A stress test, also called a treadmill or exercise test, usually takes about an hour from prep time to the actual test. It is performed to assess the heart’s condition. A patient is connected to an electrocardiogram (ECG) monitor that evaluates the rhythm of the heart during exercise.

A stress test will help doctors find out how well your heart handles its workload and can potentially diagnose a heart condition.

4 Reasons for a Stress Test

  • Check the heart before surgery. This tells the doctor if a patient’s body can handle surgery.
  • Evaluate the treatment of heart disorders. An evaluation can help to determine if additional procedures or treatment methods are needed.
  • Determine a fitness plan. If a patient is recovering from a heart condition, a stress test aids in formulating an exercise routine.
  • Assess heart rhythm problems (arrhythmias). This occurs when the electrical signals that coordinate the heartbeat do not work properly.

Since a stress test requires the heart to work harder than usual, it can reveal any heart problems, blood flow, blockages, and more. Anyone with symptoms of chest pain or shortness of breath may be a candidate for a stress test.

Treadmill Stress Test Procedure

  • A nurse will adhere sticky patches known as electrodes to your chest and arms or shoulders. Body hair may be shaved to help the patches stick.
  • There are wires that connect the sensor to an electrocardiogram monitor (ECG) to record your heartbeat and heart waves.
  • A cuff is put on your arm to constantly check your blood pressure throughout the test.
  • You will step on a treadmill and be asked to walk slowly in place at first. If you are using a stationary bike instead, you will be asked to pedal slowly.
  • As the exercise gets more difficult, you can hold on to the railings of the treadmill for balance. Do not hang on tightly so that your results are not affected.
  • You may be asked to breathe into a mouthpiece to measure the air you breathe out during exercise.
  • You will exercise until your heart rate reaches a target level or until you have signs that you should not continue with the test, such as severe shortness of breath, extremely high or low blood pressure, fatigue, or dizziness.
  • Once the stress test is completed, you may be asked to stand still for a few seconds, or possibly lie down with the monitors still in place. This allows the doctor to watch your heart rate return to normal.
  • You will be scheduled for a follow-up visit to review the stress test results.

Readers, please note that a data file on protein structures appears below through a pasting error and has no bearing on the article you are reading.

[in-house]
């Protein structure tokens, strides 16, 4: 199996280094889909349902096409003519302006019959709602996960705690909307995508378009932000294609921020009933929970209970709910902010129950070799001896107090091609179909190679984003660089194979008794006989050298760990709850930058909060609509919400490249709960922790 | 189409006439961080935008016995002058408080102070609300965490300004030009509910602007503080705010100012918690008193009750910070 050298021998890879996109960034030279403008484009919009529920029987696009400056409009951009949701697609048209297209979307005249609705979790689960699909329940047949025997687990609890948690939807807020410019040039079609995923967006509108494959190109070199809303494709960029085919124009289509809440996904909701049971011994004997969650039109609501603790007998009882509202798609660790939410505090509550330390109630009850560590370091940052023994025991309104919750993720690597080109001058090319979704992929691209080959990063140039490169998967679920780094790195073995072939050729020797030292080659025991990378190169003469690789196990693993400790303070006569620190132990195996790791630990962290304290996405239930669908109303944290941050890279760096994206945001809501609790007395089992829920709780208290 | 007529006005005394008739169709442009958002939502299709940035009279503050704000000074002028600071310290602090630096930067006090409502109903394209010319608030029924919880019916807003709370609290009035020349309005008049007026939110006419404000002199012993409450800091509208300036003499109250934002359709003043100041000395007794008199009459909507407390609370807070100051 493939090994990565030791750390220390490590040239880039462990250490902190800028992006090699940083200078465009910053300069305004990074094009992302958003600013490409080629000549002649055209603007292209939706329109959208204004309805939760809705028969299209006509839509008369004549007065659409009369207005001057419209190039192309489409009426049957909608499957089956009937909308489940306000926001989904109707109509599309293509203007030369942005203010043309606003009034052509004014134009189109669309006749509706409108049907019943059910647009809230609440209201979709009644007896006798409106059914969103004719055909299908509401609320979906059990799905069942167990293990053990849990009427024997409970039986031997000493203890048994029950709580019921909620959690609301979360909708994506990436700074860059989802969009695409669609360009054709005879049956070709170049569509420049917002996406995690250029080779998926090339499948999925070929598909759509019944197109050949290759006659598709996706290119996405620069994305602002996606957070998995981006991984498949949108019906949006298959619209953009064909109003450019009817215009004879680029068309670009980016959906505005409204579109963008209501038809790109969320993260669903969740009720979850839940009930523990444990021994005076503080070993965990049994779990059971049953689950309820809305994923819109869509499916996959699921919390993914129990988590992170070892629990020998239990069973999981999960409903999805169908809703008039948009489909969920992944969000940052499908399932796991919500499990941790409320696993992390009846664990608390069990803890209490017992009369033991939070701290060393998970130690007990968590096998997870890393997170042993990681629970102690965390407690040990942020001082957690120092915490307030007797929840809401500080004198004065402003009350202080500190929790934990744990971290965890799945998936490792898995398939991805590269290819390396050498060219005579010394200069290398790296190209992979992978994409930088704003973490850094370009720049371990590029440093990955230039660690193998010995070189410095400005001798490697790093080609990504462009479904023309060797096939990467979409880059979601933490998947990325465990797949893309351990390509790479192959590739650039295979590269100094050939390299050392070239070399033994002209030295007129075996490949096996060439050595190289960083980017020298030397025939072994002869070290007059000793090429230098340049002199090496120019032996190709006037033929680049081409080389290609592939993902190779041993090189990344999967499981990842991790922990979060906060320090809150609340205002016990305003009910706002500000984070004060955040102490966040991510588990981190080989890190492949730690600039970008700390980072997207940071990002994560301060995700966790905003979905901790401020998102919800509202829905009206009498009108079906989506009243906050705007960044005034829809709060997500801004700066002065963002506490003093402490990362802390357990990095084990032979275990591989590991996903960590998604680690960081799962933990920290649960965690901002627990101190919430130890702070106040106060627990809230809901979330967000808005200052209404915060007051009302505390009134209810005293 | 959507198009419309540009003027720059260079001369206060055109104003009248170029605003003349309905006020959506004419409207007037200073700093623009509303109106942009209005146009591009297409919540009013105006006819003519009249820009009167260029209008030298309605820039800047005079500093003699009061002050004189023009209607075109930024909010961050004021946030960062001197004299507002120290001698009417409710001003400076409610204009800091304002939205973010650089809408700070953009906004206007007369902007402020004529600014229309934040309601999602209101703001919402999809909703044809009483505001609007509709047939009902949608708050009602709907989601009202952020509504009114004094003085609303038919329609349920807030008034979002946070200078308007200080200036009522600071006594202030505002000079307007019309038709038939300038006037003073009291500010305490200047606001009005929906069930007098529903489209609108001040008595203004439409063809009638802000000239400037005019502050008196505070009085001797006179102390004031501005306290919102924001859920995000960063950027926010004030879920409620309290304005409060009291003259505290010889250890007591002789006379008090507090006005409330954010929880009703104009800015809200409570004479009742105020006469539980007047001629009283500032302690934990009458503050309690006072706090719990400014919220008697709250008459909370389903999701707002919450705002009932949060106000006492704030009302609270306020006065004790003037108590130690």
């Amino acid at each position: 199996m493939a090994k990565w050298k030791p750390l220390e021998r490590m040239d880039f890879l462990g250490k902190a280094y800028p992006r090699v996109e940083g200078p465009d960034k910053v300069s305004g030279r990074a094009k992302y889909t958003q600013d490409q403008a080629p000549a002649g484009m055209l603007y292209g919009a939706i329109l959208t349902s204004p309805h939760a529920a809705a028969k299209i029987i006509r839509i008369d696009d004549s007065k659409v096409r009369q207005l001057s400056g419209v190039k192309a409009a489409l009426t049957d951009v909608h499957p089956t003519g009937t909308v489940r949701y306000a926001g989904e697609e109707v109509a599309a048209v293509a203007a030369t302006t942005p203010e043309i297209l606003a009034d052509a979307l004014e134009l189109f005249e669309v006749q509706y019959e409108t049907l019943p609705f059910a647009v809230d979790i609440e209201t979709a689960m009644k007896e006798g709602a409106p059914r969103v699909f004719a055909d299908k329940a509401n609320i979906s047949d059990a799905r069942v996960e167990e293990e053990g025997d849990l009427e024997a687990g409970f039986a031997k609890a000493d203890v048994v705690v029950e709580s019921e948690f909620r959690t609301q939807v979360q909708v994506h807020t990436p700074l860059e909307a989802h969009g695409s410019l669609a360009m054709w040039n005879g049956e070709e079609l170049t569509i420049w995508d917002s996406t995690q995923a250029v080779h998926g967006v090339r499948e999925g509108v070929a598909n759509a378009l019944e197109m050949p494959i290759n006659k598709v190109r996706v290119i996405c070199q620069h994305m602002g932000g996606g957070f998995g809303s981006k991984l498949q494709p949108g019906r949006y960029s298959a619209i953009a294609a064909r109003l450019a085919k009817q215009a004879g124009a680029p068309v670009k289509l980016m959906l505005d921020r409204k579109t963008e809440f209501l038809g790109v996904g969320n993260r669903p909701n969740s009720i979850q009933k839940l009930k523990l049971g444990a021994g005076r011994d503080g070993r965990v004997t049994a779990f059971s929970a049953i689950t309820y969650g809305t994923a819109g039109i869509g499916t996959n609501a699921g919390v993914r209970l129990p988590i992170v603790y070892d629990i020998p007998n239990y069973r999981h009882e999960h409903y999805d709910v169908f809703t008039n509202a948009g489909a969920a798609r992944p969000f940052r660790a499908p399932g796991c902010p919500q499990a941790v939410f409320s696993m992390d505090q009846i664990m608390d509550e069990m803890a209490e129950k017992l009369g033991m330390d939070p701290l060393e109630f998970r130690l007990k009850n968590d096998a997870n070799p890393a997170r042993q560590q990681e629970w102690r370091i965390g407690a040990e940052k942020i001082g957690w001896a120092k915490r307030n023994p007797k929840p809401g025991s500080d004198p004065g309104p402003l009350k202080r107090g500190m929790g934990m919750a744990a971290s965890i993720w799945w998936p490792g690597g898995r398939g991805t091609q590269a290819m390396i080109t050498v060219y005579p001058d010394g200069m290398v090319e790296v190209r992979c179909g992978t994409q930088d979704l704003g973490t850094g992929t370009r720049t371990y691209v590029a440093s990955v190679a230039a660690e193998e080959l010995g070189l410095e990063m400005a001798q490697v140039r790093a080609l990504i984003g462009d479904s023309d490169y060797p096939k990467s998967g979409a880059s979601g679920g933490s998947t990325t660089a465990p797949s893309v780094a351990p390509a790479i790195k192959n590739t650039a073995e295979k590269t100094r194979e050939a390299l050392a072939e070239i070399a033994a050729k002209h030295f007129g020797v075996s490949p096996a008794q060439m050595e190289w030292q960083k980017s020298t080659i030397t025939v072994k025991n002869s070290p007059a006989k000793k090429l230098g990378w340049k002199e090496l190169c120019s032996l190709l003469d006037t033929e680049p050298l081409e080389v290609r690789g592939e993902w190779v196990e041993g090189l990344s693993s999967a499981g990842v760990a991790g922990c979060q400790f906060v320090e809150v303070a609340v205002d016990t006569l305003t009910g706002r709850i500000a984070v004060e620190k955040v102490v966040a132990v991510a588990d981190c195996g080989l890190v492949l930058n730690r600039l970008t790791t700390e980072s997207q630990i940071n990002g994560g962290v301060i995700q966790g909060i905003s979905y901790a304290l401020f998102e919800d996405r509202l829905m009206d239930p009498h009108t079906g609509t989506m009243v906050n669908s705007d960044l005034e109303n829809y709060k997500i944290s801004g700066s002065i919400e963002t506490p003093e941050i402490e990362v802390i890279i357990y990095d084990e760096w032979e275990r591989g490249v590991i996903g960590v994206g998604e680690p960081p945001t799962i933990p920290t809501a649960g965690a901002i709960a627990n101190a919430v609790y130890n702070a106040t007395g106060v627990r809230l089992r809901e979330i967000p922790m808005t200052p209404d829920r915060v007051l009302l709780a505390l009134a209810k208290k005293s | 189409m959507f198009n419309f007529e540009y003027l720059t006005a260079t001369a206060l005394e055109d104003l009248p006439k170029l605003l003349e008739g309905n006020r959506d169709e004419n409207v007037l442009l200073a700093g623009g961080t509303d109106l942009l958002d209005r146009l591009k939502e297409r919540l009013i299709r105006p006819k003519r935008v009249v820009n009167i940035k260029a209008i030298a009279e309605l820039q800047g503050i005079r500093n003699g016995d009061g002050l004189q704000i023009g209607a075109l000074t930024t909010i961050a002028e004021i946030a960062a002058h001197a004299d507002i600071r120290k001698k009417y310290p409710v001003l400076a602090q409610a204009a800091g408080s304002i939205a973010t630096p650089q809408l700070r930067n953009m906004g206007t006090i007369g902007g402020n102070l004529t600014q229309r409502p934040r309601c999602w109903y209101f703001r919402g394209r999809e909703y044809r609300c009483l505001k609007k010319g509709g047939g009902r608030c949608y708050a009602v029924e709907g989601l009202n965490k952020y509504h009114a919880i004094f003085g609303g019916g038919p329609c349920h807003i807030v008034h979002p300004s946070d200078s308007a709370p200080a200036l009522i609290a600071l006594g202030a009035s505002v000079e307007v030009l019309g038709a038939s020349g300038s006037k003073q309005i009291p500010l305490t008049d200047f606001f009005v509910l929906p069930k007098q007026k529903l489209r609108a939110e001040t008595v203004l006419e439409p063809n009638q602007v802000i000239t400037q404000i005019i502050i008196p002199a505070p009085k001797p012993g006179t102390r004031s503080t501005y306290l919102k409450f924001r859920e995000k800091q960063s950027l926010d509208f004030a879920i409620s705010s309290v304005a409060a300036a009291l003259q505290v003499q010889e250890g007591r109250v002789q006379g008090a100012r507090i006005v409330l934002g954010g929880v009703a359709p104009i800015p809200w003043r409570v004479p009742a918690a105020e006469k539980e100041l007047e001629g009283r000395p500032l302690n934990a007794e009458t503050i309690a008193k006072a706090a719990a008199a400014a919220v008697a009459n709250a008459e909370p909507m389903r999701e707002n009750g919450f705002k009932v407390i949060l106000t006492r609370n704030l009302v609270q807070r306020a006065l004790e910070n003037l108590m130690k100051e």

• If at any point and time you feel uncomfortable during the stress test, you are allowed to stop.

Stress Test Results

There are two types of stress test results, normal or abnormal. A normal test result means you do not have significant coronary artery disease, or CAD, but you could still have a heart attack if a smaller blockage ruptures and forms a clot. Your heart doctor will assess other risk factors you have that could potentially lead to heart disease and will recommend further testing if necessary.

An abnormal test result means that you might have 70% or greater blockage. To confirm that the test result is not a false positive, further testing is usually required. A blockage indicates that fatty deposits known as plaques are preventing the blood and oxygen from flowing freely through the arteries to the heart. A stress test will give the cardiologist an idea of a patient’s heart health and what plan of action will benefit them.

What’s The Next Step After an Abnormal Stress Test Result?

If you receive an abnormal stress test result, your doctor may recommend more testing, such as a nuclear stress test with imaging or another test using an echocardiogram. These tests are more accurate and can confirm the result of the treadmill test.

The next step would be to develop a treatment plan that benefits the patient and helps prevent coronary artery disease. Although, every situation is different, and other health histories do come into play before a final decision is made. This is usually discussed at a follow-up appointment after all testing has been completed.

See also: Stress Test vs. Nuclear Stress Test

A stress test can help determine if you are at risk of heart disease. If you think you might need a stress test in Lafayette, LA, contact Dr. Corwin A. Thomas today.

Dr. Thomas with CT Cardio utilizes an evidence-based approach to diagnose and treat conditions of the heart. He is one of the best cardiologists in the Acadiana area. To make an appointment, get in touch today. A healthy heart is a healthy you.


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